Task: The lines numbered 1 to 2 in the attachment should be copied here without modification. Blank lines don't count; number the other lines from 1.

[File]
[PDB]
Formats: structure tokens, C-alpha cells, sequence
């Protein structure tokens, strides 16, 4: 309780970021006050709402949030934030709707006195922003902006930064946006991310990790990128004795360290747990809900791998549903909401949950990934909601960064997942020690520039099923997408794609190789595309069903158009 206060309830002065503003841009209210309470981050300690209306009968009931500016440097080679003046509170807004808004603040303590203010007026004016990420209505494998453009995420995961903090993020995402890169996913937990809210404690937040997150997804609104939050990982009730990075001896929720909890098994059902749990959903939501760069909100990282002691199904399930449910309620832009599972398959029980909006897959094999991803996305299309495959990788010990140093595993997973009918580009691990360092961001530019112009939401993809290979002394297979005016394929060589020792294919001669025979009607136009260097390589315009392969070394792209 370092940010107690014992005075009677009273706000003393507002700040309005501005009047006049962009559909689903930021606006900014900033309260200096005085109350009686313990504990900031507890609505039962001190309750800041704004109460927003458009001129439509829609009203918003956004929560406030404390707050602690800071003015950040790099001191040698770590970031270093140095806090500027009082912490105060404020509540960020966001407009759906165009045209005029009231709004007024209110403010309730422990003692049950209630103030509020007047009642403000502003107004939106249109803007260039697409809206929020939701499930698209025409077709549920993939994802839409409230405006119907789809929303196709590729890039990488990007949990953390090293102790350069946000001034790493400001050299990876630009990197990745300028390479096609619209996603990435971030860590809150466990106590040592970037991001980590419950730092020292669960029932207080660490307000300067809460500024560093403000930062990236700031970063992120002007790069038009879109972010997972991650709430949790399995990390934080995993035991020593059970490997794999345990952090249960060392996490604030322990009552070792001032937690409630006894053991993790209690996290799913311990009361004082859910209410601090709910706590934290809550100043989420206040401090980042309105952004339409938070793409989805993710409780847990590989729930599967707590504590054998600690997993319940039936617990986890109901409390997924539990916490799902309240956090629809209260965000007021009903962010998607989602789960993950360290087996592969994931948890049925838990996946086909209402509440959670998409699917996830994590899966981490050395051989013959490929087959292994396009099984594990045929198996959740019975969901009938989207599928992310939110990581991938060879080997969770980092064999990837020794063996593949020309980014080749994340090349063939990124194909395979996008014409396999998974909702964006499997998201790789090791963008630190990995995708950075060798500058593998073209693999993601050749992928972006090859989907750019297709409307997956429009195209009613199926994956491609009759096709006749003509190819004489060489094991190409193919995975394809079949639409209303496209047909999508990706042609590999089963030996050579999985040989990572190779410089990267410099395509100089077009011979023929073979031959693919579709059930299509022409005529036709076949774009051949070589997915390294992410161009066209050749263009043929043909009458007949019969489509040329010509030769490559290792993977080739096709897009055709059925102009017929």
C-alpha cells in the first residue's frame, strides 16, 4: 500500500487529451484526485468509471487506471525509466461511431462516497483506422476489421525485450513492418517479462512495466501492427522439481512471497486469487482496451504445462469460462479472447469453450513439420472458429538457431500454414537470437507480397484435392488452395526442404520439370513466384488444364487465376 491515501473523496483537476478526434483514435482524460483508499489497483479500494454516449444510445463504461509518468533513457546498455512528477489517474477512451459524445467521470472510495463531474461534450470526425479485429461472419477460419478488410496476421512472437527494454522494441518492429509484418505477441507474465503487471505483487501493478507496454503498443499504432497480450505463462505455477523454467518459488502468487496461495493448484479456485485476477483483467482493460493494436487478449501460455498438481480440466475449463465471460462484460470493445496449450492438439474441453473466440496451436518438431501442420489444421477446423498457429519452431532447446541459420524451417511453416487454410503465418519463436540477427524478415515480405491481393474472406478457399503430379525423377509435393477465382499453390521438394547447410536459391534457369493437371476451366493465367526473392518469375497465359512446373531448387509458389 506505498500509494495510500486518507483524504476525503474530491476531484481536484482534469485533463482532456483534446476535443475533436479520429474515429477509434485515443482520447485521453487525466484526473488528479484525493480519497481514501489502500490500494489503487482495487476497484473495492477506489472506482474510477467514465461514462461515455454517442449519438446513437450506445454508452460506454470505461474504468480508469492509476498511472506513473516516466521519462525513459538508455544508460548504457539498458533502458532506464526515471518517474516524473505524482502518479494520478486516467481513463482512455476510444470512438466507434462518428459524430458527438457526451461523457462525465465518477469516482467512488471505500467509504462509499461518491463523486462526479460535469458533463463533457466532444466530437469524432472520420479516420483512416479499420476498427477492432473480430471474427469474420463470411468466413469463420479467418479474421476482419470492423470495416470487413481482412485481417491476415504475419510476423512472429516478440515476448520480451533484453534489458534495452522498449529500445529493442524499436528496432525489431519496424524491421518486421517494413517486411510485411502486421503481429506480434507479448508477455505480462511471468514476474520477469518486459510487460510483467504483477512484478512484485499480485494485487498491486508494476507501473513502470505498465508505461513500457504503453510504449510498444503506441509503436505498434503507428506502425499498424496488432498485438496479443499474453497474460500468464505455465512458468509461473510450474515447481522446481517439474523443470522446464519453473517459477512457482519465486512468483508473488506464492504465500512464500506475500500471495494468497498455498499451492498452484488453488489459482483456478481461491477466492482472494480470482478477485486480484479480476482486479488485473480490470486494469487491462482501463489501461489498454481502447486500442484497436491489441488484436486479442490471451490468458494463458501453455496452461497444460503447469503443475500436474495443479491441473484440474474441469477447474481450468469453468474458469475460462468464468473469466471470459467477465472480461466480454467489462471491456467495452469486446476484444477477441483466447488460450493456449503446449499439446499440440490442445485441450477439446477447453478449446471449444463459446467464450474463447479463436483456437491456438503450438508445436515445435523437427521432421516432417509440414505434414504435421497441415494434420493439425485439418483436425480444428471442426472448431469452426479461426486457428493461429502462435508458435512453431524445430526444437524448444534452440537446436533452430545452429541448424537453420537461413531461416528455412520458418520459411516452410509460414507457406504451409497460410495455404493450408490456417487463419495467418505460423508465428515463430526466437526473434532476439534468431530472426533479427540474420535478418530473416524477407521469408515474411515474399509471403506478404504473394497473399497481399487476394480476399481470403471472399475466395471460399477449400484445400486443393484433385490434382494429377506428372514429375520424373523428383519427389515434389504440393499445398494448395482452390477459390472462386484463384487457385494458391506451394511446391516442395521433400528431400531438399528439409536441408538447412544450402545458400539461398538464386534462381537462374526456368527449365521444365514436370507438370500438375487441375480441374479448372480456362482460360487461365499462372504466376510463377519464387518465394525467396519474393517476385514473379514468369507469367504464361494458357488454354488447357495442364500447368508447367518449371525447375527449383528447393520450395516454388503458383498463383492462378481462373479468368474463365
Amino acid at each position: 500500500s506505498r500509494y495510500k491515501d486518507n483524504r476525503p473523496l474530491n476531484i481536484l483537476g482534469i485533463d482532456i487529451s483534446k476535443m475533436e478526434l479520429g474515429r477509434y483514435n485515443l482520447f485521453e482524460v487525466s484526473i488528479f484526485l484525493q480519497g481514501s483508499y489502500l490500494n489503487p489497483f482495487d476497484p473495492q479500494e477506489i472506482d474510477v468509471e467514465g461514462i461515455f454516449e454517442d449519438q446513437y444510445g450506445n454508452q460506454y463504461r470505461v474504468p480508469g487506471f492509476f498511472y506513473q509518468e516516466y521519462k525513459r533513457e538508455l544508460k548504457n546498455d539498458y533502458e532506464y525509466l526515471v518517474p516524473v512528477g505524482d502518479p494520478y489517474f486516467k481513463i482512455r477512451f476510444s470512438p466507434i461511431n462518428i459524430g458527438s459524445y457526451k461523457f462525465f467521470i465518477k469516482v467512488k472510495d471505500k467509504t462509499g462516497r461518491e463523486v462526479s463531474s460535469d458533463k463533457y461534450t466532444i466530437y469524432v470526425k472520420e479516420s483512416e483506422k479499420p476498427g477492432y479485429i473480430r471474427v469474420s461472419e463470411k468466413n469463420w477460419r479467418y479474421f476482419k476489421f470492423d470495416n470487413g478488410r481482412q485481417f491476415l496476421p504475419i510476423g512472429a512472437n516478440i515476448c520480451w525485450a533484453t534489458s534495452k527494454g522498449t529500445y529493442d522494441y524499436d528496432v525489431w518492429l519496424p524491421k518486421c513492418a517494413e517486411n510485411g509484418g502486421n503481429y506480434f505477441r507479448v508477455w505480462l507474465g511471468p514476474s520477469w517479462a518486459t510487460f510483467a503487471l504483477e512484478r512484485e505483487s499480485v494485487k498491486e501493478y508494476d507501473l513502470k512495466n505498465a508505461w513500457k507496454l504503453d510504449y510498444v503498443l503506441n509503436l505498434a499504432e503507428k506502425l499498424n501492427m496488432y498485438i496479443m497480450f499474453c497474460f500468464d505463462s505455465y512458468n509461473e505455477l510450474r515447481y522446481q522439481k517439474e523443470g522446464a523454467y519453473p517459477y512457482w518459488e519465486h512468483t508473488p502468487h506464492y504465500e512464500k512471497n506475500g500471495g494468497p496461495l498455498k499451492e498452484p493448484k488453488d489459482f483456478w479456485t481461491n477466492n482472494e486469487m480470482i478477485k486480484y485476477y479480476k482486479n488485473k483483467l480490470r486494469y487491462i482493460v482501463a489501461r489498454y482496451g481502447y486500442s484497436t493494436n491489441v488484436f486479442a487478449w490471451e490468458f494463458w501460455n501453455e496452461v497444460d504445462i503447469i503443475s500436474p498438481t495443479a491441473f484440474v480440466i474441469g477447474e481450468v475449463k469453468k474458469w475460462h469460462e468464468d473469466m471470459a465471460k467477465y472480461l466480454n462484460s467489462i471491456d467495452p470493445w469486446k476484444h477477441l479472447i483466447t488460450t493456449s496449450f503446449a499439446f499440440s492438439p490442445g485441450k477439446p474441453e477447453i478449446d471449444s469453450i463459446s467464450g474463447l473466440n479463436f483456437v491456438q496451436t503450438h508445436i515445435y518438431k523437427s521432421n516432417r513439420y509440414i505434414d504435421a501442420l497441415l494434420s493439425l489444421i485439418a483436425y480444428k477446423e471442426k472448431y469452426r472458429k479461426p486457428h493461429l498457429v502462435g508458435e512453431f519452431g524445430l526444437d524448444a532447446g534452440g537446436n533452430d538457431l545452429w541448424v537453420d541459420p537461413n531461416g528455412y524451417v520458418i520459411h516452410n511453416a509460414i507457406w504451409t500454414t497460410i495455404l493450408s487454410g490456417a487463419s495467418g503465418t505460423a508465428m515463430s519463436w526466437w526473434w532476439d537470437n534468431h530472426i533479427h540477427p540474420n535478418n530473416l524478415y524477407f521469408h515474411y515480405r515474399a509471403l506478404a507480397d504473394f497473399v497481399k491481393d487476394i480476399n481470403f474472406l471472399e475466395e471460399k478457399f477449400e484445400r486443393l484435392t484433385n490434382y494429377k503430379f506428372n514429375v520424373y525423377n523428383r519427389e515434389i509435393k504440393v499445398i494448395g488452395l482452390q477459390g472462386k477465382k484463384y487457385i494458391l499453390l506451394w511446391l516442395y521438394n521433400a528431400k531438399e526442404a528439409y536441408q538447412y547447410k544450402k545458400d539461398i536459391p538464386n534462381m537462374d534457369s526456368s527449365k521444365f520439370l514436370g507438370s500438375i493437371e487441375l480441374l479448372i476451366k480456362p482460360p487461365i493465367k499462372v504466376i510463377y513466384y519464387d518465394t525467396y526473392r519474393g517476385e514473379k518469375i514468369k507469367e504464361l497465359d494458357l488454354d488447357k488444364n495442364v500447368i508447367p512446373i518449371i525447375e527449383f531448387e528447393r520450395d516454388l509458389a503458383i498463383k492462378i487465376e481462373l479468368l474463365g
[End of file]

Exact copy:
[PDB]
Formats: structure tokens, C-alpha cells, sequence